Superconducting qubits have found their way into the largest working general-purpose quantum computers. The largest, unveiled in November 2021 by IBM, contains 127 qubits. This chip is a step towards the company’s goal of creating a 433-qubit processor in 2022, followed by a 1,121-qubit machine by 2023.

But superconducting circuits also struggle with decoherence.

“They are made up of very many atoms,” says Welander.

This presents plenty of opportunities for something to go wrong – materials and manufacturing processes present a particularly thorny challenge when trying to mass-produce millions of qubits at once.

Hardware interfaces are particularly problematic. Metal electrodes, for example, oxidize easily. “Now we have an uncontrolled state on the surface,” says Welander, which can lead to quantum state decoherence and loss of information.

Another downside is that superconducting circuits have to stay frigid, hovering at temperatures just above absolute zero. This requires extreme refrigeration, which presents challenges for scaling superconducting quantum computers to thousands or millions of qubits.

A menu of options

While these two qubit technologies are perhaps the best known, they’re not the only game in town.

Another approach uses flaws in diamonds. These gemstones are made up of carbon atoms arranged in a rigid, repeating lattice. But sometimes another type of atom comes into play. For example, a nitrogen atom or a vacancy – the absence of an atom – can take the place of a carbon atom. These nitrogen and vacancy impurities are “much like a molecule trapped in the diamond crystal,” Heremans explains.

Here, electrons trapped in the crystal defect store information in a quantum property called spin, a type of intrinsic torque. When measured, spin only takes one of two options – perfect for encoding a 1 or a 0. These options can be toggled with laser light, radio waves or even mechanical stress.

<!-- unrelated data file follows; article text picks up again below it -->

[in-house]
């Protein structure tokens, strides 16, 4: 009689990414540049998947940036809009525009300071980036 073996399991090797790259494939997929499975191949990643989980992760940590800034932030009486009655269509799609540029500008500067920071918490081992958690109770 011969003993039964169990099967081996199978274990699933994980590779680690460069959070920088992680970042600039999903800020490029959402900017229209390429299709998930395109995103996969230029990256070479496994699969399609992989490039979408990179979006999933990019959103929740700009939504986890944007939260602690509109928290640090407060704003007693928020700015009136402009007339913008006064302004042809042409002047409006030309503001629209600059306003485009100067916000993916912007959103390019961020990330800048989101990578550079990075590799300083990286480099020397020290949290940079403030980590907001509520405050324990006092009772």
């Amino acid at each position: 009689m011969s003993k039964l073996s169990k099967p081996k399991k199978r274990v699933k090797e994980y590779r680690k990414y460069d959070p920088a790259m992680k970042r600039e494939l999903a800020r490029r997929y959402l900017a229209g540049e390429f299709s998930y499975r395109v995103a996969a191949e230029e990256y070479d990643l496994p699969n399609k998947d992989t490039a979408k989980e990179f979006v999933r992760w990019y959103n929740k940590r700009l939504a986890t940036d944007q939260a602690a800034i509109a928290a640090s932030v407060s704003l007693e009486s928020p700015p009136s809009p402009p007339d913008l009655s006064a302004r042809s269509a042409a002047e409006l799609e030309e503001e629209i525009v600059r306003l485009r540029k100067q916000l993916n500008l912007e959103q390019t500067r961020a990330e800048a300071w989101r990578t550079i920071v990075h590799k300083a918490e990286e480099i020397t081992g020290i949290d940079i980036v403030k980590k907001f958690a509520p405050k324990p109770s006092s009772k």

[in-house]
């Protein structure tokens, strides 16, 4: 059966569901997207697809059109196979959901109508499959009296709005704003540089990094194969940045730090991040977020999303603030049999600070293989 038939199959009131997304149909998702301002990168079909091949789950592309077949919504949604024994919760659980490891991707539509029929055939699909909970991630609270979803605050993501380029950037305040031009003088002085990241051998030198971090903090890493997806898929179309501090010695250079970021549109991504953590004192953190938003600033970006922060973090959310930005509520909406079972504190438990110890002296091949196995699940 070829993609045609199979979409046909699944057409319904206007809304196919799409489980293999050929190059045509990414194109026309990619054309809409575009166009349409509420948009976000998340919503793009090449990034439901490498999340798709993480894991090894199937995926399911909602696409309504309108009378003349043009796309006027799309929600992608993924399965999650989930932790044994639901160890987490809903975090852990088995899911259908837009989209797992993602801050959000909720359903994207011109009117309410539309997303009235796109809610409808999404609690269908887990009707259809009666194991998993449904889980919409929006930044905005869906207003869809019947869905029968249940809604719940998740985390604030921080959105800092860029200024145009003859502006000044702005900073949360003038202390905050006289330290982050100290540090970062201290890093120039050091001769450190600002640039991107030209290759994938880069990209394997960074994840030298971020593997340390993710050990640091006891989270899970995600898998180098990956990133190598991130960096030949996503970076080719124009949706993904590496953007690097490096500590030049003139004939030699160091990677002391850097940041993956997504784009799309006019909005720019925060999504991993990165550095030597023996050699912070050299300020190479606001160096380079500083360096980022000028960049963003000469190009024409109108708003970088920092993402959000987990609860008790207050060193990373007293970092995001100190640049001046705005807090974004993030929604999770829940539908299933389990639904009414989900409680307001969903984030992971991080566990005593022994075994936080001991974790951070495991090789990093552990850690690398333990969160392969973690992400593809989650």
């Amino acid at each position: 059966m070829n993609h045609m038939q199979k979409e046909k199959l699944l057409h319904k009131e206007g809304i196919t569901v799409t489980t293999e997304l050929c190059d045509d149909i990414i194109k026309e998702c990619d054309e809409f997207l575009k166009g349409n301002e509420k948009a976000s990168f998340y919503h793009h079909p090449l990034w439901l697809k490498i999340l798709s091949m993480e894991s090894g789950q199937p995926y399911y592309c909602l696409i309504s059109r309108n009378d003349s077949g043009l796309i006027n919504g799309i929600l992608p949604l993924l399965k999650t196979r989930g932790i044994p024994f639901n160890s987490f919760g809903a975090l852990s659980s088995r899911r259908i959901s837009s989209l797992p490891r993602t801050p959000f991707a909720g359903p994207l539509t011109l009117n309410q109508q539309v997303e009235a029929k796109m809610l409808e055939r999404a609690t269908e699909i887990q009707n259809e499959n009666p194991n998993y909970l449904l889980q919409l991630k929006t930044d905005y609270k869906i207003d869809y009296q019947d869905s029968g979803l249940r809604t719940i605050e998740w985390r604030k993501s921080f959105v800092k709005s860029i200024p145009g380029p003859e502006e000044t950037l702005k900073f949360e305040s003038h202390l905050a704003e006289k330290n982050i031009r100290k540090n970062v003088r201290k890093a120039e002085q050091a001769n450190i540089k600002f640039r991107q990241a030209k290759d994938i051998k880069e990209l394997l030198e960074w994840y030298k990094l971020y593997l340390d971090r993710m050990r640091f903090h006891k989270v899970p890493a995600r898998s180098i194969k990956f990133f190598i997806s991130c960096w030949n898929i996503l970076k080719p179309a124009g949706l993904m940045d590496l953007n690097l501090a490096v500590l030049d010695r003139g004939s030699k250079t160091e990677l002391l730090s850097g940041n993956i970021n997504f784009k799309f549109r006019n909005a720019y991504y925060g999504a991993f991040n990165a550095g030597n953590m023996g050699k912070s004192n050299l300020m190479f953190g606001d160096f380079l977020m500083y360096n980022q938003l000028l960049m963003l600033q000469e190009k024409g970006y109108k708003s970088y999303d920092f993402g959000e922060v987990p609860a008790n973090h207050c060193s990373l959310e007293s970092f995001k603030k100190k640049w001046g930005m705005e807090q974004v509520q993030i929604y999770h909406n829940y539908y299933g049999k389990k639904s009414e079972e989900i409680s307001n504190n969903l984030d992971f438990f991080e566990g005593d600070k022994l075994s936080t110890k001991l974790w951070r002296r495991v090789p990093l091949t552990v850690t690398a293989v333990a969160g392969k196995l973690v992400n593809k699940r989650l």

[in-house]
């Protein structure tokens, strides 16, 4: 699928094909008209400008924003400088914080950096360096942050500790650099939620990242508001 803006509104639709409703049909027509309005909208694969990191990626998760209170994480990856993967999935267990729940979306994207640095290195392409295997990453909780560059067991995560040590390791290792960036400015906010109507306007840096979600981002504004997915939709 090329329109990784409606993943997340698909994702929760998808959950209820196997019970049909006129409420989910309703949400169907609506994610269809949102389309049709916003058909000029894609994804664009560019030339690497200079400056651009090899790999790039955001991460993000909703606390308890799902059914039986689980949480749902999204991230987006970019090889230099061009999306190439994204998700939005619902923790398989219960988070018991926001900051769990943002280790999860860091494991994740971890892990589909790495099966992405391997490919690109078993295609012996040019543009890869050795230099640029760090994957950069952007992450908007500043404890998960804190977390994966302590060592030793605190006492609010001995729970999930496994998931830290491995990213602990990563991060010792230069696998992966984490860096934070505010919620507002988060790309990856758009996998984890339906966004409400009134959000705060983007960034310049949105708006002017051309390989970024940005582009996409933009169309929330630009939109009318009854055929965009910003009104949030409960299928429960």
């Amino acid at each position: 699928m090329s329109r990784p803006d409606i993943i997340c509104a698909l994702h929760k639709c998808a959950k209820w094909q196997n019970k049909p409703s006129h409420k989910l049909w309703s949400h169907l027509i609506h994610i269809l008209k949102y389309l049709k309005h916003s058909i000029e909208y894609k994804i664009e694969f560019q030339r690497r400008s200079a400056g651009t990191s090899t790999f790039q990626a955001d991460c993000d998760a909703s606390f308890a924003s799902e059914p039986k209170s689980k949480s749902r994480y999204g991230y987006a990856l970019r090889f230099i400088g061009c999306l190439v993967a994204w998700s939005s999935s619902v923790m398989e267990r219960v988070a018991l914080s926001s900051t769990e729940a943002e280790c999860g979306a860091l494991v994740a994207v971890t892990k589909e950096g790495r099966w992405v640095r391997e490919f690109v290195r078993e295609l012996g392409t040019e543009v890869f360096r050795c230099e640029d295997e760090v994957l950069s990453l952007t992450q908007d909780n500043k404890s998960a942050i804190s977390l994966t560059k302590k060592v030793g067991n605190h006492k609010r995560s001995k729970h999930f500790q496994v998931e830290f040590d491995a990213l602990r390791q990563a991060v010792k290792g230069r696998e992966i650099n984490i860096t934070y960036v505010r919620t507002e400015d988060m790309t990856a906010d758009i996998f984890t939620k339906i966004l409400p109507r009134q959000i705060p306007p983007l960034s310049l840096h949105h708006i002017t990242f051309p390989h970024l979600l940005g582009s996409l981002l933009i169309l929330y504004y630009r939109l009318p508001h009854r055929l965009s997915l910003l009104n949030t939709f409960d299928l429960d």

Researchers are also exploring making qubits from electrically neutral atoms, trapped using lasers instead of electromagnetic fields. “Neutral atoms are the most natural qubit candidate,” says Mikhail Lukin, a physicist at Harvard University.

Like ions, neutral atoms can be isolated from the environment and remain cohesive for long periods of time. But modern laser technology gives scientists more flexibility with neutral atoms than electromagnetic traps with trapped ions. Neutral atoms can be organized into many different 2D models, providing more ways to connect atoms and entangle them, leading to more efficient algorithms.

Using neutral atoms, Lukin and his colleagues recently unveiled a special-purpose 256-qubit quantum computer known as the Quantum Simulator, the largest of its kind, with plans to build a 1,000-qubit simulator over the next few years. next two years.

The list of possible qubits continues. Photons, semiconductors, molecules – these and other platforms have potential.

But despite all these options, there is no clear winner. It’s not yet clear what can be scaled to 1,000 qubits or beyond. It is not even certain that there is only one best approach.

“We’re still in hunt and find mode,” says Welander. For quantum computing, “it can actually become something hybrid,” using multiple quantum materials and systems.

Perhaps a single processor will use superconducting qubits working alongside diamond-defect qubits, which could talk to other quantum processors using photon-based qubits.

Ultimately, what makes the “best” qubit depends on how the qubit is used: a good qubit for quantum computing may be different from a good qubit for quantum sensing or a good qubit for quantum communication, says Heremans.

Beyond physics

What is clear is that the progression of qubits is not just a problem of physics. “It really requires expertise in a wide range of fields,” from materials science to chemical and electrical engineering, Welander says.

And it’s not just the qubits themselves that need attention. Qubits require many supporting technologies – vacuum systems, cryogenics, lasers, microwave components, wire nests – all working in sync to get the most out of any quantum processor.

In many ways, quantum computers are where digital computers were in the 1950s and 1960s. In addition, researchers were looking for the right technology to represent 1s and 0s and perform the logical operations necessary for any computation. Bulky vacuum tubes gave way to more compact transistors; germanium transistors gave way to more efficient silicon transistors; integrated circuits allow engineers to cram many transistors and support electronics onto single silicon wafers.

For quantum computing to reach its full potential, qubits still need the right technology. “There are many areas where interested people and intrigued people can plug in and have an impact,” says Welander.